At what point will competing industries simply be considered one industry? I myself have been using the term alternative business lending for quite some time in lieu of merchant cash advance. To myself and to many others, merchant cash advance is a broad term used to describe short term business financing that is repaid daily. It might be a loan or a purchase. It might have fixed payments or variable payments. The net cost to the merchant isn’t likely to be wildly different. Even 6 month 1.15 loan deals are often layered with fees until the net costs exceed 1.30.

funding toothpasteBoth products compete head to head. We might as well be comparing Colgate to Crest. Do you want total ACH whitening or split-processing cavity protection? Either way, it’s going on your toothbrush. It’s not uncommon now for a buyer of future receivables to be licensed to lend in at least one state anyway. Lenders may be advancers and advancers may also be lenders.

A one-size-fits-all label is still hard for some to digest. Some lenders would rather die than be called a merchant cash advance company. Companies like Lending Club reaffirm my belief though that alternative business lending is the new best way to describe the broad spectrum of players regardless of how the deals are structured.

One of the most common questions I get it is, “how big is the merchant cash advance industry now?” It’s a very difficult question to answer. A couple years ago, I estimated that more than $600 million worth of future credit card sales had been advanced to small businesses in 2010 alone. Today that’s probably less than what Capital Access Network funds to small businesses in a year combined through AdvanceMe and NewLogic Business Loans. But should we count NewLogic? You see the question we should be asking is not, “where is the industry now?” it’s, “what is the industry?”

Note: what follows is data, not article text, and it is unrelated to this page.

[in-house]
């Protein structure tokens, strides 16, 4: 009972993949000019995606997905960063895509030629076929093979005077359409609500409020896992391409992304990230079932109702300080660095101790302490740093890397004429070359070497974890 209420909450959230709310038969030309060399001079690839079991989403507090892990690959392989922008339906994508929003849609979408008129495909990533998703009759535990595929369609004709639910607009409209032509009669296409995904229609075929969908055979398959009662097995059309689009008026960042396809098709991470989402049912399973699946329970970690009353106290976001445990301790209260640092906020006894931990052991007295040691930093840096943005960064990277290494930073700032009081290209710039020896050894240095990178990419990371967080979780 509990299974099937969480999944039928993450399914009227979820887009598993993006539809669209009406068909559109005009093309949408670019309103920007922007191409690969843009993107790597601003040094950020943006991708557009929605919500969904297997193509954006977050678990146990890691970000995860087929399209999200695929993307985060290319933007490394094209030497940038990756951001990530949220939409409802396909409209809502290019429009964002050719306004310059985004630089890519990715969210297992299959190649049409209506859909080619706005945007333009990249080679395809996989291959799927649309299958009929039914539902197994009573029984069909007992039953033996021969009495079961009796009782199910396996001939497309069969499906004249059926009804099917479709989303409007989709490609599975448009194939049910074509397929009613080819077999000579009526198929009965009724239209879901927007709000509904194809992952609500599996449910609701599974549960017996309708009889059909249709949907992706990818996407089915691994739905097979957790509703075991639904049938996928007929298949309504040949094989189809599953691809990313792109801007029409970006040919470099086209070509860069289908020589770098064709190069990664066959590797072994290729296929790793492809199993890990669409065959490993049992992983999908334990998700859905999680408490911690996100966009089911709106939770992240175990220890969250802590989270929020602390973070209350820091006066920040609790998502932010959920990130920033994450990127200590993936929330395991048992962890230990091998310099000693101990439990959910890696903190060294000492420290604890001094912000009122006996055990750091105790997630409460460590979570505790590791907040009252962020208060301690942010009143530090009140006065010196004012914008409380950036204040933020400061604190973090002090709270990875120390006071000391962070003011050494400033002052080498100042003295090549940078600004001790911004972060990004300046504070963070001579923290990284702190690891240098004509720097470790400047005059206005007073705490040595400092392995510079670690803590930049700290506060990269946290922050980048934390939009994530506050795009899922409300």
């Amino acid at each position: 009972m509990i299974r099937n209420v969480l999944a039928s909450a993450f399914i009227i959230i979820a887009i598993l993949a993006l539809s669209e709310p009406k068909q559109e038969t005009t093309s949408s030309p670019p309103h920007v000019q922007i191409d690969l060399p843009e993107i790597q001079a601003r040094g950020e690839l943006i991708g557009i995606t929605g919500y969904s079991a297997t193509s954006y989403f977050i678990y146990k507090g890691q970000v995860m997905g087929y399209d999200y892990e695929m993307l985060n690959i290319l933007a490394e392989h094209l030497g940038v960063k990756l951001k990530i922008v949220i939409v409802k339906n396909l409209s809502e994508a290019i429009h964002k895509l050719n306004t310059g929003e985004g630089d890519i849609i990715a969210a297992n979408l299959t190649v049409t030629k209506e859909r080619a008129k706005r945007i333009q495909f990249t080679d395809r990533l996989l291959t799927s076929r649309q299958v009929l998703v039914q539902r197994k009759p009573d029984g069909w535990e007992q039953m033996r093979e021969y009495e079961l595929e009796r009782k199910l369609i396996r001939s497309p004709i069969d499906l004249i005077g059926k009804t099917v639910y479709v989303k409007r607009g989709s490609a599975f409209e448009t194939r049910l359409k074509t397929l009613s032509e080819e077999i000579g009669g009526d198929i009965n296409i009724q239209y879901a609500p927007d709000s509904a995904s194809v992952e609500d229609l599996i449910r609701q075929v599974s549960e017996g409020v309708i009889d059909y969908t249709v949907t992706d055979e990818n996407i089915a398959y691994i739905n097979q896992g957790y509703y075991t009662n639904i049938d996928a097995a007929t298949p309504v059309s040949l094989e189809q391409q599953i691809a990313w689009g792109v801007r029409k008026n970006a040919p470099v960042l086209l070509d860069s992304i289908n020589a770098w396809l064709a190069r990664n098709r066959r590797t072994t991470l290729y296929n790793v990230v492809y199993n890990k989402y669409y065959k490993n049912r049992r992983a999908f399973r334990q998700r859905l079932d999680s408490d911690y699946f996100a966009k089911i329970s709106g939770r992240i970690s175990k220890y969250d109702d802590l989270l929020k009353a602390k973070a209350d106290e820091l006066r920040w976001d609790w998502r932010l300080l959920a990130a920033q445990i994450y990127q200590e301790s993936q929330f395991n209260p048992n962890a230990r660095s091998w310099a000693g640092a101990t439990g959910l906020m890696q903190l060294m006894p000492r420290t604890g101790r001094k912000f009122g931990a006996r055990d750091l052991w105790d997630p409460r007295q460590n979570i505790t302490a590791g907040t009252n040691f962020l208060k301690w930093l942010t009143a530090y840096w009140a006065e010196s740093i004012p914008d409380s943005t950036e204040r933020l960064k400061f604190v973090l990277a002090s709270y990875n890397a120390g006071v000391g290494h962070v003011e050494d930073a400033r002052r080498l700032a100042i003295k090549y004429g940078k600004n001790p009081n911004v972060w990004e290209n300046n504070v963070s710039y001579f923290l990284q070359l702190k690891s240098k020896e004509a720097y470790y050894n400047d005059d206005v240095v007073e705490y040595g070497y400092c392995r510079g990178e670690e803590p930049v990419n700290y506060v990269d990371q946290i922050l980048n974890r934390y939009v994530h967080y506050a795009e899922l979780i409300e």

Some pick a term and run with it. According to ISO&Agent, Isaac Stern of Yellowstone Capital is sticking with merchant cash advance. That’s probably better than a rambling 4 hour monologue like I usually give when people ask what business I’m in. “I’m glad you asked, you see in 4000 B.C., the Sumerians would lend cattle in return for more cattle at a later date… often times a year out. But to truly understand my trade, we must revisit the history of ancient Greece…

I think when it comes down to it, there’s banks and then there’s everyone else. We’re everyone else, the Alternative Advance-to-Peer Merchant Lending industry. We fund small businesses because banks won’t. That’s who we are. Quantifying the annual funding volume is a different story, especially when all it takes to join this biz is to wake up in the morning, sell a deal, and wire out money. And that, my friends, is where we are now.

funding everywhere

Last modified: November 6, 2013
Sean Murray


Category: ACH Advances, business cash advance, Loans, merchant cash advance, merchant financing, merchant loans, MPR Authored